"Recruiters shouldn’t care about that Facebook picture of your beer pong game in college." — Shel Holtz, ABC, principal of Holtz Communication + Technology.
Holtz calls the increasing shift toward total transparency a cultural transition, spurred on by social media. And, as a consequence, "Animal House [by Millennials] behavior really shouldn’t matter to hiring managers today."
The communication has sparked an interesting conversation, with Jen Zingheim, Media Bullseye, wondering if "Millenials are perhaps setting themselves up for future problems, because it's hard to put that privacy genie back in the bottle." At the same time, she recognizes that she came from a different era, one that celebrated the separation of professional and personal, work and play.
For my part, I offered up the interesting case study of Amanda Marcotte and Melissa McEwan, who found their personal and professional worlds collide while working on John Edwards campaign just last year. Holtz said it was apples and oranges.
Is it? Marcotte and McEwan isn't a story about bad behavior. It's a story about merely having publicly conflicting views with the candidate you work for — without bad or illegal behavior. It led to the chastisement of two professionals over nothing more than their own rhetoric. It also marked the beginning of the end for the Edwards campaign.
The consequences present evidence enough. What we do in public is public. Social media can make personal public.
Does this mean Holtz is wrong? Not in the least. This is a conversation with a dynamic that allows two people to be right at the same time in that there is a cultural shift occurring that allows for greater personal and professional crossovers. However, Holtz might be taking one step to far in suggesting that what you share might be exempt from public scrutiny after it's shared publicly.
What we do in public, especially when it includes personal behavior, has always had professional consequences. To think otherwise is saying that the employee who unexpectedly got drunk and put the lampshade on his head at the company party didn't somehow change the perception of the public that was present. Social media expands that public.
In some ways, it might be more hazardous because social media is different from daily relationships as it expands the audience (instead of 50 impressions at a company party, there might be 500 impressions on Facebook).
We might also consider that the online public has a limited engagement. For some in social media settings, they might only see that lampshade on his head, which wouldn't create the impression of someone who had too many. They might only see a drunk. Or maybe an alcoholic. Or maybe something else. It's hard to guess.
In recruitment, it might beg the question: do we hire the drunk or the other guy or gal?
In some cases, it might depend on the corporate culture of the company. In most cases, maybe not. After all, there is a growing feeling that semi-public employees make statements about companies.
And while I may personally agree with Holtz that companies might be going too far (given some use sites like Zillow to evaluate a prospect's real estate), it may be equally irresponsible to suggest to students that what they say or share online ought not to have consequences when it very clearly has consequences, whether you're a student or not.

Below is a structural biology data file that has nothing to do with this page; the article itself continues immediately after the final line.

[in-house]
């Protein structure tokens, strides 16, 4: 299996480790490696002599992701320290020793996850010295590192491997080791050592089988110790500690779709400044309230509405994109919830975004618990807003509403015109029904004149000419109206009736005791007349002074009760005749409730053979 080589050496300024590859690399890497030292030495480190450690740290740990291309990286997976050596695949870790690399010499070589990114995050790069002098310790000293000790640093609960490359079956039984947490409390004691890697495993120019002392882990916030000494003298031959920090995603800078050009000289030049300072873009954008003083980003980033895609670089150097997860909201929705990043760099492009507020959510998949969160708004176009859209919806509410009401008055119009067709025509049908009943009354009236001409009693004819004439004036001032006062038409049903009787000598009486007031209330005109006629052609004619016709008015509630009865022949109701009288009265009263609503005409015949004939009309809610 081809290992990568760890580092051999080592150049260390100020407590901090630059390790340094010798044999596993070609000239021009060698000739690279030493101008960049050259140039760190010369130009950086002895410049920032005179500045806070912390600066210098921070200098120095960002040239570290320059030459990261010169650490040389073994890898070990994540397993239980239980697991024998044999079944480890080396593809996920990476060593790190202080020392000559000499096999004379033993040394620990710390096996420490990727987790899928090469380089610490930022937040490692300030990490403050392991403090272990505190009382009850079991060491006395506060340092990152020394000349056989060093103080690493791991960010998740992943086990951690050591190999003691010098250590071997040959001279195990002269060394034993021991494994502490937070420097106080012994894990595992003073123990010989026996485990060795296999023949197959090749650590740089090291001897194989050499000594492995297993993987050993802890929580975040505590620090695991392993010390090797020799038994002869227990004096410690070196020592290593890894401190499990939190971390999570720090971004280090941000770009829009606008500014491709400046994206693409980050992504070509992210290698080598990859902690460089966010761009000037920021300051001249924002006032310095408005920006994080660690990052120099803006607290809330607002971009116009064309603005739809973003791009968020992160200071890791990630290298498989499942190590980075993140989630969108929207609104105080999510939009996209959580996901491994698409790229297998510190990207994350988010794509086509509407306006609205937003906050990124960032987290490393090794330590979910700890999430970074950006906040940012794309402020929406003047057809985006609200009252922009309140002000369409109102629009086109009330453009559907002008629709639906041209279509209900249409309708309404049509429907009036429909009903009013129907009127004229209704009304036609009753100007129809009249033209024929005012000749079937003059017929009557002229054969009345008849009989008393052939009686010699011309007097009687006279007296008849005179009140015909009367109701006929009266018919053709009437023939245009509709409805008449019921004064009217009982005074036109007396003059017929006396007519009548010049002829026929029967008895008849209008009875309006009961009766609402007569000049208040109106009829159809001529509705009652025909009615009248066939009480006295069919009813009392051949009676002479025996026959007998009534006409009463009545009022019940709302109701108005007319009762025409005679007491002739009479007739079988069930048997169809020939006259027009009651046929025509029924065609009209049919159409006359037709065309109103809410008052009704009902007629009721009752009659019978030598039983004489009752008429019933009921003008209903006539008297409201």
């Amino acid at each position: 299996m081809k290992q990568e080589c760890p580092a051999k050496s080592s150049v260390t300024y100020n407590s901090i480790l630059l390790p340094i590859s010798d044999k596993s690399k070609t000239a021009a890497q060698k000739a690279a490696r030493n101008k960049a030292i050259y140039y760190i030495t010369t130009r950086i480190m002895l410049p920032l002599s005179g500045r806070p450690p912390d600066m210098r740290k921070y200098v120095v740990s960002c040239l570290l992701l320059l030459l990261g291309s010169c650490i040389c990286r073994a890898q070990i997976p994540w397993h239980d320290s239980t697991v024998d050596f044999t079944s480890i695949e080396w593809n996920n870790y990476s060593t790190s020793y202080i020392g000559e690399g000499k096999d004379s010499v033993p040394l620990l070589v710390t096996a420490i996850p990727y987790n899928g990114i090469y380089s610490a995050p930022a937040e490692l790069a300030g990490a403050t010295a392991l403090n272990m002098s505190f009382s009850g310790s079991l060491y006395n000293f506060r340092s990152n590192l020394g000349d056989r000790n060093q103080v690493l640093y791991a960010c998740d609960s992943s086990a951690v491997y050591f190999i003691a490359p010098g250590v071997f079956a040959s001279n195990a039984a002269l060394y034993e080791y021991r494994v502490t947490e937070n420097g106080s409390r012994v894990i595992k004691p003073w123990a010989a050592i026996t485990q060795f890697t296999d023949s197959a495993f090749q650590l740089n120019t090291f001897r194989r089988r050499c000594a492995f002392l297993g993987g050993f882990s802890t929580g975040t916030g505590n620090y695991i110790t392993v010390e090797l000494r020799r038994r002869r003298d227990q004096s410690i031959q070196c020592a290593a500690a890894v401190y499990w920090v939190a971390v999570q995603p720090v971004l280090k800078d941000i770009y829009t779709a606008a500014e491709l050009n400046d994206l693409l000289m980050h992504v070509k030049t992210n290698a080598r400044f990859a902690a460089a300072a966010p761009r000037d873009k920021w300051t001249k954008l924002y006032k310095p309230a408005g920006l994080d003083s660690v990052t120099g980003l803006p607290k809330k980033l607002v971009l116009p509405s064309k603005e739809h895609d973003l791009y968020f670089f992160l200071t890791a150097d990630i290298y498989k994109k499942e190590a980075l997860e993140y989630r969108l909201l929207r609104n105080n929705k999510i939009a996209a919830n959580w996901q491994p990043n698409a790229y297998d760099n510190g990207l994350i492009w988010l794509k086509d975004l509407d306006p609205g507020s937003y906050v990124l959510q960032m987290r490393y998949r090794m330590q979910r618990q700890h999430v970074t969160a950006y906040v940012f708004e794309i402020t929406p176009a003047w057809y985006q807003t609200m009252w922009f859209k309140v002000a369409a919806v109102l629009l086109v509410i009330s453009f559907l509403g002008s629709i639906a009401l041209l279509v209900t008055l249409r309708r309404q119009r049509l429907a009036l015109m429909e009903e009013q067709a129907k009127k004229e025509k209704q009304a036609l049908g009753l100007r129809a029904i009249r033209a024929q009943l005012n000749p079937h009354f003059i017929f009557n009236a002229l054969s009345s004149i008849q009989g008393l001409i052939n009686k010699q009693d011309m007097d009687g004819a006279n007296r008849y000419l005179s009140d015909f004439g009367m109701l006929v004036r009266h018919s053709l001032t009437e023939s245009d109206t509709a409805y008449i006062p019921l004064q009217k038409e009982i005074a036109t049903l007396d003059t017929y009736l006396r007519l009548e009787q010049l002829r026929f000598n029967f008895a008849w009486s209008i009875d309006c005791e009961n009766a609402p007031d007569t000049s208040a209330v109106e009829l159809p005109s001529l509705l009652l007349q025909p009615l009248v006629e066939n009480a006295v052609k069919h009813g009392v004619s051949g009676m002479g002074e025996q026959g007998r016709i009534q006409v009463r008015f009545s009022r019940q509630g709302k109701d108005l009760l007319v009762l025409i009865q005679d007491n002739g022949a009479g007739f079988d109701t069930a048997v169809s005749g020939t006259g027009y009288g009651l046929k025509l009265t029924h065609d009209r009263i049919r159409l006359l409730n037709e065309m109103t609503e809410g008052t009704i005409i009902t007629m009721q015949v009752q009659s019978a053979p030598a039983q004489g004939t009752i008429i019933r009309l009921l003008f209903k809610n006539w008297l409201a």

There are a good number of people who might disagree with me. Many social media professionals and social media authors practice, in varying degrees, total transparency beyond authenticity. However, there is another distinction to be made.
Many of them have already become public figures as de facto public speakers, columnists, and authors. And public figures, based in part on personal branding, follow different rules. Their fans and followers want to know more about them personally, horns or halos.
Where the challenge for everyone else is in that they want some semblance of privacy while operating as a semi-public person in very public forums.
And while I personally do not judge people on their behaviors, opinions, etc., the public most certainly does. Customers do. Constituents do. Colleagues do. People do.
This last weekend, two servers at restaurants shared personal information with me. One was tired because another employee called off after coming down with a severe medical condition and she was working a double shift. Another was tired because they stayed out late the night before, and were nursing a hangover. (Both of them were Baby Boomers, not Millennials, by the way).
I tend to be very personable when I interact with people; they share a lot of information with me. I make it a point not to judge or label them for it either. However, I cannot help but to wonder if a greater population really wants to know. Most people just want personal service without public commentary and introspection by those providing the service.
So whereas Holtz presents an interesting case study for how we are in transition (and we are, all the time, like a pendulum), I lean toward Zingheim's point in that there seems to be some ignorance about the potential consequences of participants who don't filter personal content, especially when the engagement might be confined to a single impression.
Or, in other words, choosing not to consider what people might think about certain behaviors, actions, or ideas is one thing. But expecting people to only affirm those behaviors, actions, or ideas is another all together. Not all such stories will end like David Letterman. Some will end like John Ensign. Are you ready to flip the coin?